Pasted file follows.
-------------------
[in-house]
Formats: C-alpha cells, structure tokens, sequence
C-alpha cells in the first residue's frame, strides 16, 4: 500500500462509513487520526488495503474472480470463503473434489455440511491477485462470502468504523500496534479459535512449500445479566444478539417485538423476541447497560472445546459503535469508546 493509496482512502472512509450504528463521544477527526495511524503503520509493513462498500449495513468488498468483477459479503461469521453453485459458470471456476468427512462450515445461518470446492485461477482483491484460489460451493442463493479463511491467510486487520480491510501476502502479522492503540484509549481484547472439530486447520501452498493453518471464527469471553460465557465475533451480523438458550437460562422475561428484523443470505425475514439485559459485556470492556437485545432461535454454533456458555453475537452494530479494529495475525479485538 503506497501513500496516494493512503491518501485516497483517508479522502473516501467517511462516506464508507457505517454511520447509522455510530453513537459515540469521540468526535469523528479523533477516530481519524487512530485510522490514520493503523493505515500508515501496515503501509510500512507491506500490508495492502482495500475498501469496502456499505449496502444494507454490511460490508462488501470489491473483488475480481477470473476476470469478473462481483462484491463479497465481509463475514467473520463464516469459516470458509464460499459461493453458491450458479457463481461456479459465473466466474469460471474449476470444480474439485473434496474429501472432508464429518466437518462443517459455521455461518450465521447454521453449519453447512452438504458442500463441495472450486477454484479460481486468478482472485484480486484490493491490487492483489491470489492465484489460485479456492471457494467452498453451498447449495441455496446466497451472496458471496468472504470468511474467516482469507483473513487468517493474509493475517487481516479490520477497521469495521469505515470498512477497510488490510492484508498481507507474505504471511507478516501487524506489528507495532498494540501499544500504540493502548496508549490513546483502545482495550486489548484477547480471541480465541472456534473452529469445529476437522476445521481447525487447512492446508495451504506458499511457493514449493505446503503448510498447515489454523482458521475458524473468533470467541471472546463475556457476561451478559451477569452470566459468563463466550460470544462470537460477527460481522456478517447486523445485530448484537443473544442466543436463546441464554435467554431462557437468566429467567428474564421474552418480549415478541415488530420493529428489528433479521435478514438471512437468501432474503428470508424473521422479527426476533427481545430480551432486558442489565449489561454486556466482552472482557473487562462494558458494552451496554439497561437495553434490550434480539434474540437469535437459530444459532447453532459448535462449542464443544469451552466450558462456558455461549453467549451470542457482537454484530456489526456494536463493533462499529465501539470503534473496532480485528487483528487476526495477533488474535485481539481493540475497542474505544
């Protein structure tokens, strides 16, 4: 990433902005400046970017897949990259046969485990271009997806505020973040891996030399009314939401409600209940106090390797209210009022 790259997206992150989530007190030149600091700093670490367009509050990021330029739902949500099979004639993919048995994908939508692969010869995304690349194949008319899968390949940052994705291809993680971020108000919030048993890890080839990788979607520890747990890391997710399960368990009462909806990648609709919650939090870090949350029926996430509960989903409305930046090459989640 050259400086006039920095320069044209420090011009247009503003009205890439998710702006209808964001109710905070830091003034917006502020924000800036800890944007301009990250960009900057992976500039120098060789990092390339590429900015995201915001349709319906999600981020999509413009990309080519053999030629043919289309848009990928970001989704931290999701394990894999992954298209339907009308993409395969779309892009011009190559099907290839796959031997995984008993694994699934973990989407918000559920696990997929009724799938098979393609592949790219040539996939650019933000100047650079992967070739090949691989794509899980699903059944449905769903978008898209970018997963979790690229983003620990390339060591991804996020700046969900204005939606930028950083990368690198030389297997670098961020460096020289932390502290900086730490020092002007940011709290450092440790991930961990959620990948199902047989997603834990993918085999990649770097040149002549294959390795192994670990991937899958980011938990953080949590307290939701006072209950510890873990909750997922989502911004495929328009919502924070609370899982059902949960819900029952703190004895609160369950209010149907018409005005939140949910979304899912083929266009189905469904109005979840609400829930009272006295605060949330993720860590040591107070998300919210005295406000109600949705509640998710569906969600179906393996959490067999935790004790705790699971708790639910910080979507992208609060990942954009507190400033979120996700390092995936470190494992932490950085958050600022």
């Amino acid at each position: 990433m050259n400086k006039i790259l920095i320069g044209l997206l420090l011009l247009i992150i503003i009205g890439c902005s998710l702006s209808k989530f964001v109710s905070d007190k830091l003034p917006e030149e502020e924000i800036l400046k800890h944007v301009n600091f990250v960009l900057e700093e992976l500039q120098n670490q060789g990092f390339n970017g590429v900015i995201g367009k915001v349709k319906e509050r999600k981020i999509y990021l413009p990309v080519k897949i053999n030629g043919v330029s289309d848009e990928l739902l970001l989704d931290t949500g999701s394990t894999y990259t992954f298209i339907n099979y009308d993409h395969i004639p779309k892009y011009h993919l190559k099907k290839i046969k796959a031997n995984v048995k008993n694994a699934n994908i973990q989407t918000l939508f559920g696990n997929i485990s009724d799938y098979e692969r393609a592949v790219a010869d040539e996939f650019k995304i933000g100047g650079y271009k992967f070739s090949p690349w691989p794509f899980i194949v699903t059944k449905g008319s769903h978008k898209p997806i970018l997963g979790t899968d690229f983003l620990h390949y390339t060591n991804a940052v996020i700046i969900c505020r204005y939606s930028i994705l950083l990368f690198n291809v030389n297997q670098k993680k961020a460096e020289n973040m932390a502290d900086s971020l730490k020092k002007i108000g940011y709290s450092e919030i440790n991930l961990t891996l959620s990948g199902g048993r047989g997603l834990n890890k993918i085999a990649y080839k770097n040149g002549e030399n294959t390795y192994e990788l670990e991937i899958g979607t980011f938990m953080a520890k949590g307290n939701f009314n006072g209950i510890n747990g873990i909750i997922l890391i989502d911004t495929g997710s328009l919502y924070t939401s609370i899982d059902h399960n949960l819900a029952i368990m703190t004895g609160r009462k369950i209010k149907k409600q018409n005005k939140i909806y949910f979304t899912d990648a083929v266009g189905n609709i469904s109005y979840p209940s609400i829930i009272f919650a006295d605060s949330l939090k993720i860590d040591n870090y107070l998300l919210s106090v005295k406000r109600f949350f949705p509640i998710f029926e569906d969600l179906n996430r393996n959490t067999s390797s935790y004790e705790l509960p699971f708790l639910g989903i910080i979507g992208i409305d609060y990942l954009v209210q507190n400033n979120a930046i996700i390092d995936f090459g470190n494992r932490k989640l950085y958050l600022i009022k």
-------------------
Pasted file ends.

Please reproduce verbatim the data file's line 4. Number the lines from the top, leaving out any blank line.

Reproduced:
């Protein structure tokens, strides 16, 4: 990433902005400046970017897949990259046969485990271009997806505020973040891996030399009314939401409600209940106090390797209210009022 790259997206992150989530007190030149600091700093670490367009509050990021330029739902949500099979004639993919048995994908939508692969010869995304690349194949008319899968390949940052994705291809993680971020108000919030048993890890080839990788979607520890747990890391997710399960368990009462909806990648609709919650939090870090949350029926996430509960989903409305930046090459989640 050259400086006039920095320069044209420090011009247009503003009205890439998710702006209808964001109710905070830091003034917006502020924000800036800890944007301009990250960009900057992976500039120098060789990092390339590429900015995201915001349709319906999600981020999509413009990309080519053999030629043919289309848009990928970001989704931290999701394990894999992954298209339907009308993409395969779309892009011009190559099907290839796959031997995984008993694994699934973990989407918000559920696990997929009724799938098979393609592949790219040539996939650019933000100047650079992967070739090949691989794509899980699903059944449905769903978008898209970018997963979790690229983003620990390339060591991804996020700046969900204005939606930028950083990368690198030389297997670098961020460096020289932390502290900086730490020092002007940011709290450092440790991930961990959620990948199902047989997603834990993918085999990649770097040149002549294959390795192994670990991937899958980011938990953080949590307290939701006072209950510890873990909750997922989502911004495929328009919502924070609370899982059902949960819900029952703190004895609160369950209010149907018409005005939140949910979304899912083929266009189905469904109005979840609400829930009272006295605060949330993720860590040591107070998300919210005295406000109600949705509640998710569906969600179906393996959490067999935790004790705790699971708790639910910080979507992208609060990942954009507190400033979120996700390092995936470190494992932490950085958050600022």